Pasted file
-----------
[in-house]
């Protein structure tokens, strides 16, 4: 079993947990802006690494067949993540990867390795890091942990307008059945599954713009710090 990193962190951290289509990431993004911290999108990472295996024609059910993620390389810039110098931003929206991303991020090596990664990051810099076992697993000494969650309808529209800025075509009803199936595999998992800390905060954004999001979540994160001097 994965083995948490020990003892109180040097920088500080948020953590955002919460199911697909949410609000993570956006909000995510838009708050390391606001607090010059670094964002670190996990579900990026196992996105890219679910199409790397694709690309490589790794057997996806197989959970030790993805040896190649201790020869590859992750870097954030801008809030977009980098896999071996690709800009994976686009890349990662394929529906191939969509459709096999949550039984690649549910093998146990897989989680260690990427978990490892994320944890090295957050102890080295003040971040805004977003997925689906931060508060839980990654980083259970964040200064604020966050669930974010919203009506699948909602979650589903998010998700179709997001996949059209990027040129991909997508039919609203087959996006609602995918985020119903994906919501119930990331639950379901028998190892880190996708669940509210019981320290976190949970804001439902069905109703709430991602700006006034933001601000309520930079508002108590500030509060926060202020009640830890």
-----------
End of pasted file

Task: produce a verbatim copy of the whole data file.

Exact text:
[in-house]
């Protein structure tokens, strides 16, 4: 079993947990802006690494067949993540990867390795890091942990307008059945599954713009710090 990193962190951290289509990431993004911290999108990472295996024609059910993620390389810039110098931003929206991303991020090596990664990051810099076992697993000494969650309808529209800025075509009803199936595999998992800390905060954004999001979540994160001097 994965083995948490020990003892109180040097920088500080948020953590955002919460199911697909949410609000993570956006909000995510838009708050390391606001607090010059670094964002670190996990579900990026196992996105890219679910199409790397694709690309490589790794057997996806197989959970030790993805040896190649201790020869590859992750870097954030801008809030977009980098896999071996690709800009994976686009890349990662394929529906191939969509459709096999949550039984690649549910093998146990897989989680260690990427978990490892994320944890090295957050102890080295003040971040805004977003997925689906931060508060839980990654980083259970964040200064604020966050669930974010919203009506699948909602979650589903998010998700179709997001996949059209990027040129991909997508039919609203087959996006609602995918985020119903994906919501119930990331639950379901028998190892880190996708669940509210019981320290976190949970804001439902069905109703709430991602700006006034933001601000309520930079508002108590500030509060926060202020009640830890």